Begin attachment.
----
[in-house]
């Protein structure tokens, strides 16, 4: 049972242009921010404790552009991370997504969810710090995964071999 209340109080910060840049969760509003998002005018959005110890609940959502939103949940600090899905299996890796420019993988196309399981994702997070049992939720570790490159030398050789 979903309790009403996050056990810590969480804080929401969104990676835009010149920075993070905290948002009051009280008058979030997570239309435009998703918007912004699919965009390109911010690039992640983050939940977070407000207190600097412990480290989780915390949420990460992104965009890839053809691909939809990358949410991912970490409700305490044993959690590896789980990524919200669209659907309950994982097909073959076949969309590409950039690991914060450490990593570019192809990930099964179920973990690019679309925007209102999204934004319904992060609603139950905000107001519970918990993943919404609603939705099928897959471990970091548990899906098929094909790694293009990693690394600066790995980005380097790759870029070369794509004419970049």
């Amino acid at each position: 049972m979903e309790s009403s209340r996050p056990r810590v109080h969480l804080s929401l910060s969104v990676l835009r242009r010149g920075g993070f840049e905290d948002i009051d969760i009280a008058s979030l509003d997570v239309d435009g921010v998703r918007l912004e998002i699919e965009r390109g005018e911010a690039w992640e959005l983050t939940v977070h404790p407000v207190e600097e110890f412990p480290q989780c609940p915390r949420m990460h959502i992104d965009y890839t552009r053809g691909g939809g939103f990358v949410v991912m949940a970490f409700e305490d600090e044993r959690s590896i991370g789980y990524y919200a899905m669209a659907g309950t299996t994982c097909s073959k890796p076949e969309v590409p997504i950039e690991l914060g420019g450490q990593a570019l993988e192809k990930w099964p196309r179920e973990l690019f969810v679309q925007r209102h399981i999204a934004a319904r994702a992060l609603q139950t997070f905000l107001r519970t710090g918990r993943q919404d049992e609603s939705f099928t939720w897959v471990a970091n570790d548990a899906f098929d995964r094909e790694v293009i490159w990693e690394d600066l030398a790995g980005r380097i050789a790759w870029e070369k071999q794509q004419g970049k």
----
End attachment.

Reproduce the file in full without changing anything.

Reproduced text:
[in-house]
């Protein structure tokens, strides 16, 4: 049972242009921010404790552009991370997504969810710090995964071999 209340109080910060840049969760509003998002005018959005110890609940959502939103949940600090899905299996890796420019993988196309399981994702997070049992939720570790490159030398050789 979903309790009403996050056990810590969480804080929401969104990676835009010149920075993070905290948002009051009280008058979030997570239309435009998703918007912004699919965009390109911010690039992640983050939940977070407000207190600097412990480290989780915390949420990460992104965009890839053809691909939809990358949410991912970490409700305490044993959690590896789980990524919200669209659907309950994982097909073959076949969309590409950039690991914060450490990593570019192809990930099964179920973990690019679309925007209102999204934004319904992060609603139950905000107001519970918990993943919404609603939705099928897959471990970091548990899906098929094909790694293009990693690394600066790995980005380097790759870029070369794509004419970049």
């Amino acid at each position: 049972m979903e309790s009403s209340r996050p056990r810590v109080h969480l804080s929401l910060s969104v990676l835009r242009r010149g920075g993070f840049e905290d948002i009051d969760i009280a008058s979030l509003d997570v239309d435009g921010v998703r918007l912004e998002i699919e965009r390109g005018e911010a690039w992640e959005l983050t939940v977070h404790p407000v207190e600097e110890f412990p480290q989780c609940p915390r949420m990460h959502i992104d965009y890839t552009r053809g691909g939809g939103f990358v949410v991912m949940a970490f409700e305490d600090e044993r959690s590896i991370g789980y990524y919200a899905m669209a659907g309950t299996t994982c097909s073959k890796p076949e969309v590409p997504i950039e690991l914060g420019g450490q990593a570019l993988e192809k990930w099964p196309r179920e973990l690019f969810v679309q925007r209102h399981i999204a934004a319904r994702a992060l609603q139950t997070f905000l107001r519970t710090g918990r993943q919404d049992e609603s939705f099928t939720w897959v471990a970091n570790d548990a899906f098929d995964r094909e790694v293009i490159w990693e690394d600066l030398a790995g980005r380097i050789a790759w870029e070369k071999q794509q004419g970049k």